Smart folders are actually possible with non-Core Data apps, though a little more difficult to implement as I would have to do it all manually. I actually thought about Smart Folders for 1.0 but ultimately felt that they wouldn’t make that much sense in the new implementation. There is no longer a table view such as the one in the “Binder view” of SG, which is where you would expect to see the contents of a Smart Folder.

Whilst I appreciate that Smart Folders are very powerful and I have no doubt that more users will request them (and I may consider them for the future), Scrivener’s search feature is already quite powerful and will be even better with 1.0. I honestly don’t understand the comments about the poor filtering in the “Action” menu. The best way of filtering is through the search field in the toolbar. You can limit or expand the search using the search menu so that you only search by label, title, keyword or whatever.

Moreover, keyword searches (or tag searches in SG) are very useful. You can assign each document with keywords and then use the keywords HUD (as it is known in 1.0) to search for documents containing one or more keywords. Smart Folders are really just a way of saving these searches - a convenience - and will not make it into 1.0.

Not really sure what you mean by this. The easiest way of assigning previously created keywords is via the Keywords HUD. If you mean you would like keyword text fields to autocomplete while entering them, sorry, this won’t make 1.0 but I may consider it for a future refinement.

This will be available in 1.0 (and was an oversight in SG).

Um, why not just select all and use the Font panel? Anyway, Convert Draft to Default won’t make it into 1.0. You can choose to export or print in your preferred fonts; other than that you will have to make changes manually.

Two number fours? Anyway… I actually wasted several months of development time implementing a margin-notes system much like Jer’s, only to decide against it. Margin notes look good, and Jer’s is a great app, but long margin notes can scroll far away from the text to which they are connected. Thus, Scrivener will stick to inline notes. I am about to write a reply to the fullscreen thread about the way I see inline notes working, so you might want to check out my answer there…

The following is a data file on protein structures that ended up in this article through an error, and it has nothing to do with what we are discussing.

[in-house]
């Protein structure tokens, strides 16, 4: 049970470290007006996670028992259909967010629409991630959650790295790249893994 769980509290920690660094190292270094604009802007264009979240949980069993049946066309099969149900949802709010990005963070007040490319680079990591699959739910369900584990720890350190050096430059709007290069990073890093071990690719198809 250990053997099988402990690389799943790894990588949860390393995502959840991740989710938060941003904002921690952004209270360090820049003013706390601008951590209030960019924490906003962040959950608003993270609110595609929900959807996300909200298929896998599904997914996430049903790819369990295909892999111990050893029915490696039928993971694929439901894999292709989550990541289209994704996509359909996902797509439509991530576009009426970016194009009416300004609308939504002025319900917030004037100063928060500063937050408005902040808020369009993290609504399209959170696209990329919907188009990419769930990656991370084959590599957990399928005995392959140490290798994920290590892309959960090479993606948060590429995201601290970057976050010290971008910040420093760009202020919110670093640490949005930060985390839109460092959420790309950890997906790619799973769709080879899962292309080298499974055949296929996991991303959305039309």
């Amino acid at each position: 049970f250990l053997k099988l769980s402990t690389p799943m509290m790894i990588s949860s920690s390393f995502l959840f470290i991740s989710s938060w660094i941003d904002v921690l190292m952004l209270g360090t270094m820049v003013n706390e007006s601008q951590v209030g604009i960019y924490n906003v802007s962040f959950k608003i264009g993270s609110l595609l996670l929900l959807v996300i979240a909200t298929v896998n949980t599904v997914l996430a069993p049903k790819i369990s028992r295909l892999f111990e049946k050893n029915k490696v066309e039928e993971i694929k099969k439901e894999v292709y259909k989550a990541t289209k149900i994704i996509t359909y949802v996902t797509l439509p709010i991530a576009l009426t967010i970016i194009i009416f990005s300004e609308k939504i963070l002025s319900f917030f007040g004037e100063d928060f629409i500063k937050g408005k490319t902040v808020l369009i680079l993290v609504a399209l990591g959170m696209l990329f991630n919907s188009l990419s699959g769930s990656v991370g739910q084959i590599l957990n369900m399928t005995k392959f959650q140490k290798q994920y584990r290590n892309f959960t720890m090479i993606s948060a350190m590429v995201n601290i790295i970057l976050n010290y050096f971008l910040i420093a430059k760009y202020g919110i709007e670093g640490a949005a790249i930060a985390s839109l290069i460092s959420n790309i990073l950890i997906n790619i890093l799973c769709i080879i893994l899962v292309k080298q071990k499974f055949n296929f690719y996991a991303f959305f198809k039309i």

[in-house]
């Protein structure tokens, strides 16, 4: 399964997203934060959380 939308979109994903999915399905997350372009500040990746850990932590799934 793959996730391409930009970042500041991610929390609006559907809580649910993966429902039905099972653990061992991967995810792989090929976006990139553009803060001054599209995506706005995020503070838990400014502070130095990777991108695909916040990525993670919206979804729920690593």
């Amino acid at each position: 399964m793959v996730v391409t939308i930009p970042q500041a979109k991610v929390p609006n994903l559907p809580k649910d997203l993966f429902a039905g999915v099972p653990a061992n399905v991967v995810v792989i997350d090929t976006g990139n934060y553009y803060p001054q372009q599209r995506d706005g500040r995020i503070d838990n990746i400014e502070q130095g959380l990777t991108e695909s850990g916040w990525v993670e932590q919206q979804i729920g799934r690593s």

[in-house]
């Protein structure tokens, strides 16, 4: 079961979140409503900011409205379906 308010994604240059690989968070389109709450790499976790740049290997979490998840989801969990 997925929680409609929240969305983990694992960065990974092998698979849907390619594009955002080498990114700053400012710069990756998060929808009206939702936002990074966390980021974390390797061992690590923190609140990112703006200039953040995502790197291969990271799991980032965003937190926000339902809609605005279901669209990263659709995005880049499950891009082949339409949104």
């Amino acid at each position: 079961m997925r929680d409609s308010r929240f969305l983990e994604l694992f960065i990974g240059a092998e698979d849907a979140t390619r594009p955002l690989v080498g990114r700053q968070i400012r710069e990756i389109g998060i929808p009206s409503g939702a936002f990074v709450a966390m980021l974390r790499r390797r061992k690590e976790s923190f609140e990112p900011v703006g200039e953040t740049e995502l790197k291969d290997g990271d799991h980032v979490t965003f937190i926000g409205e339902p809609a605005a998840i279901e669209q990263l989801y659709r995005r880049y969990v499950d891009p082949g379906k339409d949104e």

I recommend you just use Nisus’s thesaurus. There is no way I am writing my own thesaurus!

  1. WikiLinks or auto detected doc links (Like Devonthink)

Other people have suggested this in the past, and I did consider it. However, I have decided against it. Scrivener is about drafting a long work, it is not about getting distracted by following various links and making your work into an interlinking web of documents - this goes against the grain of something destined for the most linear format of all: paper.

Honestly, for me, regarding smart folders I think I’m just used to a certain way of doing things and your use of filtering is an alternative. I’m used to having smart folders where my things are just ‘there,’ automatically filed away nicely. I can select my folder and there things are, altogether, without any further effort once I’ve assigned my key words, etc.

This is more dynamic, and requires me to add an extra step (establishing a filter), so I can see how I might get used to a different system that would accomplish the same thing.

So thanks for explaining.

I think autocomplete tags is exactly what you said—keywords autocompleting while entering. I hope you do consider it. It eliminates misspellings and is a convenience. I use abbreviations for keywords via TypeIt4Me which eliminates the possibility of misstyping something. Another way to accomplish the same thing, I suppose.